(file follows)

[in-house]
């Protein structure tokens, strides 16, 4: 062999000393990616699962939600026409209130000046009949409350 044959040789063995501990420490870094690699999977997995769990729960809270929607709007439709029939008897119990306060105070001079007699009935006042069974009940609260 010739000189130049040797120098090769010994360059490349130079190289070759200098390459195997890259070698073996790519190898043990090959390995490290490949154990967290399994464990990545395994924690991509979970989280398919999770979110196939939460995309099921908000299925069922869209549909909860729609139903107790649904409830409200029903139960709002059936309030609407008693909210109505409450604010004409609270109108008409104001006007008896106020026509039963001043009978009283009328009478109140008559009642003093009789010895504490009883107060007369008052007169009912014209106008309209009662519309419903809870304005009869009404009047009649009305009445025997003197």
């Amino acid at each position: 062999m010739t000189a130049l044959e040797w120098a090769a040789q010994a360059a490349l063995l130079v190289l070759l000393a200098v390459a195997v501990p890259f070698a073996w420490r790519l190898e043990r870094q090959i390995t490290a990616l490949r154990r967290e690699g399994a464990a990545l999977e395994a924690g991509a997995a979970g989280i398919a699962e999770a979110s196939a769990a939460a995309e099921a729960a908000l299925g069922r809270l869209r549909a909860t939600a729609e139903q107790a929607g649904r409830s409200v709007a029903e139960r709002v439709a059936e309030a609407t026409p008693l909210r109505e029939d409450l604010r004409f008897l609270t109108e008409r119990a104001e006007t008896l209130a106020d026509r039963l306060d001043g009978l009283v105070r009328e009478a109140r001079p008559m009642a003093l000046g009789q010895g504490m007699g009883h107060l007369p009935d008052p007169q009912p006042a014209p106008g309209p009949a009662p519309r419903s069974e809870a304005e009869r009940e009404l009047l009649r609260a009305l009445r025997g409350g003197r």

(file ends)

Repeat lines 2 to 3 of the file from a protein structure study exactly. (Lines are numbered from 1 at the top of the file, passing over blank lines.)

């Protein structure tokens, strides 16, 4: 062999000393990616699962939600026409209130000046009949409350 044959040789063995501990420490870094690699999977997995769990729960809270929607709007439709029939008897119990306060105070001079007699009935006042069974009940609260 010739000189130049040797120098090769010994360059490349130079190289070759200098390459195997890259070698073996790519190898043990090959390995490290490949154990967290399994464990990545395994924690991509979970989280398919999770979110196939939460995309099921908000299925069922869209549909909860729609139903107790649904409830409200029903139960709002059936309030609407008693909210109505409450604010004409609270109108008409104001006007008896106020026509039963001043009978009283009328009478109140008559009642003093009789010895504490009883107060007369008052007169009912014209106008309209009662519309419903809870304005009869009404009047009649009305009445025997003197």
């Amino acid at each position: 062999m010739t000189a130049l044959e040797w120098a090769a040789q010994a360059a490349l063995l130079v190289l070759l000393a200098v390459a195997v501990p890259f070698a073996w420490r790519l190898e043990r870094q090959i390995t490290a990616l490949r154990r967290e690699g399994a464990a990545l999977e395994a924690g991509a997995a979970g989280i398919a699962e999770a979110s196939a769990a939460a995309e099921a729960a908000l299925g069922r809270l869209r549909a909860t939600a729609e139903q107790a929607g649904r409830s409200v709007a029903e139960r709002v439709a059936e309030a609407t026409p008693l909210r109505e029939d409450l604010r004409f008897l609270t109108e008409r119990a104001e006007t008896l209130a106020d026509r039963l306060d001043g009978l009283v105070r009328e009478a109140r001079p008559m009642a003093l000046g009789q010895g504490m007699g009883h107060l007369p009935d008052p007169q009912p006042a014209p106008g309209p009949a009662p519309r419903s069974e809870a304005e009869r009940e009404l009047l009649r609260a009305l009445r025997g409350g003197r």